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AAPA Calls on Governments to Review Policies and Taxation

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Airlines have been battered by the full force of the global recession over the past 18 months, with airline revenues taking a double hit from both declining traffic and lower yields. Although there are some tentative signs of a fragile recovery led by a number of dynamic Asia Pacific economies, airline revenues remain under severe pressure. Despite strenuous efforts to cut costs, many airlines are still suffering heavy losses.

In addition, carriers still face a host of challenges to their long term viability. Government interference and inefficiencies in the areas of taxation, environment, air traffic management infrastructure, and passenger facilitation, place a tremendous burden on the industry, which need to be addressed urgently.

To address these issues, the Association of Asia Pacific Airlines (AAPA) agreed on a number of important resolutions at this year’s Assembly of Presidents, each of which calls for a fresh approach from governments and regulatory agencies in providing more freedom and efficiency for carriers to help build a stronger and more sustainable industry in the long term.

Even in the midst of the economic downturn, AAPA carriers have remained firmly focused on the environmental challenges facing the industry. They strongly support the shared industry goals of continuous improvements in fuel efficiency and “carbon-neutral growth” from 2020 and are leading the way as launch customers for new generation aircraft that offer significant improvements in environmental performance, including the Airbus A380, Boeing 787 and Airbus A350.

 AAPA has called upon governments to adopt a global sectoral approach to aviation and the environment, instead of a patchwork of uncoordinated schemes and arbitrary levies that will fail to achieve the desired environment objectives in a cost effective manner. The aviation industry is united in its commitment to ambitious environmental targets, but, many say, is being held back by the failure of governments to resolve major differences between the views of developed and developing nations. AAPA has said it will encourage governments to overcome the political obstacles and accelerate their decision making processes within ICAO.

Even without the exceptional pressures placed on airlines over the past 18 months of the global recession, the industry rarely achieves strong returns on invested capital. This consideration is all too often ignored by many governments, who still target the air transport industry as a cash cow and convenient revenue collection mechanism. Government taxes and charges account for around 15% of the average ticket price, even though the industry pays separately and in full for its own infrastructure. New waves of taxation on airlines are in the pipeline, often deceptively packaged as “green” initiatives.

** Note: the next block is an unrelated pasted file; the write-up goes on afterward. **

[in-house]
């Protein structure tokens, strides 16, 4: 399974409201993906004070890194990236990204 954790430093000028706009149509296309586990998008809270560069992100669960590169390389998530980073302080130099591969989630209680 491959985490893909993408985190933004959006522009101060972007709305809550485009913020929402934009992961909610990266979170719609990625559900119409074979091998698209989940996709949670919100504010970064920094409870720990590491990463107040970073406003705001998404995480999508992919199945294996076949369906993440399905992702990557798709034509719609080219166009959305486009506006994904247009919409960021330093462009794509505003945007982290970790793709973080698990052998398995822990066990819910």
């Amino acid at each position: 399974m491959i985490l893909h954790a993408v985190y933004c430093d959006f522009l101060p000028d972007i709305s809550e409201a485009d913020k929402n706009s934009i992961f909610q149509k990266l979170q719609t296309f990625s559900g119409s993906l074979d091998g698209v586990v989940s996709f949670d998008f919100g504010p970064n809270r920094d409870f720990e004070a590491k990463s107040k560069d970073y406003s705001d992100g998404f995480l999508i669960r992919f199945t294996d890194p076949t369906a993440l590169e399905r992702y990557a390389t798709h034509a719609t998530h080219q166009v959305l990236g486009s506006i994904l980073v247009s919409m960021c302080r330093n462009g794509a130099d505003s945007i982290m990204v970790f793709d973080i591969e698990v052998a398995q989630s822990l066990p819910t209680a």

Air Traffic Management Infrastructure

Airspace congestion and delays are costly, both in terms of economics and their environmental impact. As traffic growth resumes and Asia Pacific becomes the largest air transport market in the world, significant new investments in air traffic management infrastructure across the region will become critical.

AAPA has called upon governments in Asia Pacific to support the development of a regional framework that will address the air traffic management infrastructure needed to support future regional industry growth in an efficient and cost effective manner, including the adoption of inter-operable globally harmonised technologies.

Passenger Facilitation

The airline industry and other stakeholders have made significant progress in recent years introducing new technologies, including the use of biometrics and self-service check-in facilities to streamline a passenger’s journey. This commitment to an improved passenger experience has not necessarily led to speedier passage of travellers through airport controls, since governments continue to impose onerous security procedures, which often appear to be based on fear rather than a balanced evaluation of threats and risk assessments.

AAPA is urging governments to recognise the true costs, both direct and indirect of implementing various rulemakings, and the corresponding impact on the traveling public, and to consider the benefits of broadening the use of technologies, including self-service facilities, advanced security technology to improve the efficiency of passenger facilitation.

Andrew Herdman, AAPA Director General said, “From our discussions with Asian airline leaders at this year’s Assembly, AAPA carriers are still enduring the severe impact of the global recession, yet the straightjacket of restrictive government policies and inefficiency remains a clear obstacle to recovery. Whilst airlines grapple with this multiplicity of commercial challenges, governments appear oblivious to the calls of the industry for less interference. In order for the industry to achieve long term sustainability and growth, it is now time for governments to wake up to the idea of removing policies that have inhibited development for decades.”

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